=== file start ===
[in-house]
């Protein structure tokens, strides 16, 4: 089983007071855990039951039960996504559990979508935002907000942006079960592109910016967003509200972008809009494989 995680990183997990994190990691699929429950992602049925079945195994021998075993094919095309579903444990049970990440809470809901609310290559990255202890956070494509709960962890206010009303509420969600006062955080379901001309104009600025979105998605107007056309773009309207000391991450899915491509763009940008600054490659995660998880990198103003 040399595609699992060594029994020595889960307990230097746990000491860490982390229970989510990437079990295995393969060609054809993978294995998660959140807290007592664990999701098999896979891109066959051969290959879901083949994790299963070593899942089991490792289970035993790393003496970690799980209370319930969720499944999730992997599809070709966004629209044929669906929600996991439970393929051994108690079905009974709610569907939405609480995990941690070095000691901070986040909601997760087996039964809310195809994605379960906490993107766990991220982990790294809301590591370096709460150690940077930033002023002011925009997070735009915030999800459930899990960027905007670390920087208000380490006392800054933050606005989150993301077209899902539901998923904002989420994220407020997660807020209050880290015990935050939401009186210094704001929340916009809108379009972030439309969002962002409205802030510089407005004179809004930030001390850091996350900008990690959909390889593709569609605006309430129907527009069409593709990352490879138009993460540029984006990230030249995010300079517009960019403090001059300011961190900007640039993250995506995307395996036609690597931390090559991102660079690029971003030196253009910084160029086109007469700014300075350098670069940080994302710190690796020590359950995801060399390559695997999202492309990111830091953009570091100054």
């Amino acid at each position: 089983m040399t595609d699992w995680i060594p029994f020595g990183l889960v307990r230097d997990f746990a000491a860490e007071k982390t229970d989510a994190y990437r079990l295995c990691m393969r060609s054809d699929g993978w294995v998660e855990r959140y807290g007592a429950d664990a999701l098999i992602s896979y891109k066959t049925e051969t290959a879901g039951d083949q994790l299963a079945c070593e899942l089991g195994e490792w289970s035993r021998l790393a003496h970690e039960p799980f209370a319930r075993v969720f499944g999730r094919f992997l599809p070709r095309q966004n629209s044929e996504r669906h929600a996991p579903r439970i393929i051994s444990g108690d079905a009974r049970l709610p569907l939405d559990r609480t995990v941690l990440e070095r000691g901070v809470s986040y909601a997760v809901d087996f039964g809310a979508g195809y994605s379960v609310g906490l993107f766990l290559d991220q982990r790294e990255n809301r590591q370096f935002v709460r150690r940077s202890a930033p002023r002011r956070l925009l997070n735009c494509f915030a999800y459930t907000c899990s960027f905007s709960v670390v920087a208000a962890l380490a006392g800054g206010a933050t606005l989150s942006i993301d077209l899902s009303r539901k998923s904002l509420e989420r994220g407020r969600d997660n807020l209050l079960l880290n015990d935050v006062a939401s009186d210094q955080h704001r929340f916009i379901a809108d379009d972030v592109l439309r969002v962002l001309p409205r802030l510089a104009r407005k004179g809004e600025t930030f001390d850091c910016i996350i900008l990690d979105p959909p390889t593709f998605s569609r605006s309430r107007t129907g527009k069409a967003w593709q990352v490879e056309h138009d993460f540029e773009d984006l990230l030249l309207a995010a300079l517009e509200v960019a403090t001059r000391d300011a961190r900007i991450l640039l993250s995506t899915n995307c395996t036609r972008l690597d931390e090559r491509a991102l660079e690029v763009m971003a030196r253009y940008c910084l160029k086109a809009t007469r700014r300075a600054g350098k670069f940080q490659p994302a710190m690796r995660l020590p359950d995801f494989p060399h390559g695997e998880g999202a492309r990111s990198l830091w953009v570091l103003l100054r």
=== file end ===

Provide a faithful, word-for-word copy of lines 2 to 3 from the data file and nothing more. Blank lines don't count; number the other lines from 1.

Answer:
């Protein structure tokens, strides 16, 4: 089983007071855990039951039960996504559990979508935002907000942006079960592109910016967003509200972008809009494989 995680990183997990994190990691699929429950992602049925079945195994021998075993094919095309579903444990049970990440809470809901609310290559990255202890956070494509709960962890206010009303509420969600006062955080379901001309104009600025979105998605107007056309773009309207000391991450899915491509763009940008600054490659995660998880990198103003 040399595609699992060594029994020595889960307990230097746990000491860490982390229970989510990437079990295995393969060609054809993978294995998660959140807290007592664990999701098999896979891109066959051969290959879901083949994790299963070593899942089991490792289970035993790393003496970690799980209370319930969720499944999730992997599809070709966004629209044929669906929600996991439970393929051994108690079905009974709610569907939405609480995990941690070095000691901070986040909601997760087996039964809310195809994605379960906490993107766990991220982990790294809301590591370096709460150690940077930033002023002011925009997070735009915030999800459930899990960027905007670390920087208000380490006392800054933050606005989150993301077209899902539901998923904002989420994220407020997660807020209050880290015990935050939401009186210094704001929340916009809108379009972030439309969002962002409205802030510089407005004179809004930030001390850091996350900008990690959909390889593709569609605006309430129907527009069409593709990352490879138009993460540029984006990230030249995010300079517009960019403090001059300011961190900007640039993250995506995307395996036609690597931390090559991102660079690029971003030196253009910084160029086109007469700014300075350098670069940080994302710190690796020590359950995801060399390559695997999202492309990111830091953009570091100054």
């Amino acid at each position: 089983m040399t595609d699992w995680i060594p029994f020595g990183l889960v307990r230097d997990f746990a000491a860490e007071k982390t229970d989510a994190y990437r079990l295995c990691m393969r060609s054809d699929g993978w294995v998660e855990r959140y807290g007592a429950d664990a999701l098999i992602s896979y891109k066959t049925e051969t290959a879901g039951d083949q994790l299963a079945c070593e899942l089991g195994e490792w289970s035993r021998l790393a003496h970690e039960p799980f209370a319930r075993v969720f499944g999730r094919f992997l599809p070709r095309q966004n629209s044929e996504r669906h929600a996991p579903r439970i393929i051994s444990g108690d079905a009974r049970l709610p569907l939405d559990r609480t995990v941690l990440e070095r000691g901070v809470s986040y909601a997760v809901d087996f039964g809310a979508g195809y994605s379960v609310g906490l993107f766990l290559d991220q982990r790294e990255n809301r590591q370096f935002v709460r150690r940077s202890a930033p002023r002011r956070l925009l997070n735009c494509f915030a999800y459930t907000c899990s960027f905007s709960v670390v920087a208000a962890l380490a006392g800054g206010a933050t606005l989150s942006i993301d077209l899902s009303r539901k998923s904002l509420e989420r994220g407020r969600d997660n807020l209050l079960l880290n015990d935050v006062a939401s009186d210094q955080h704001r929340f916009i379901a809108d379009d972030v592109l439309r969002v962002l001309p409205r802030l510089a104009r407005k004179g809004e600025t930030f001390d850091c910016i996350i900008l990690d979105p959909p390889t593709f998605s569609r605006s309430r107007t129907g527009k069409a967003w593709q990352v490879e056309h138009d993460f540029e773009d984006l990230l030249l309207a995010a300079l517009e509200v960019a403090t001059r000391d300011a961190r900007i991450l640039l993250s995506t899915n995307c395996t036609r972008l690597d931390e090559r491509a991102l660079e690029v763009m971003a030196r253009y940008c910084l160029k086109a809009t007469r700014r300075a600054g350098k670069f940080q490659p994302a710190m690796r995660l020590p359950d995801f494989p060399h390559g695997e998880g999202a492309r990111s990198l830091w953009v570091l103003l100054r």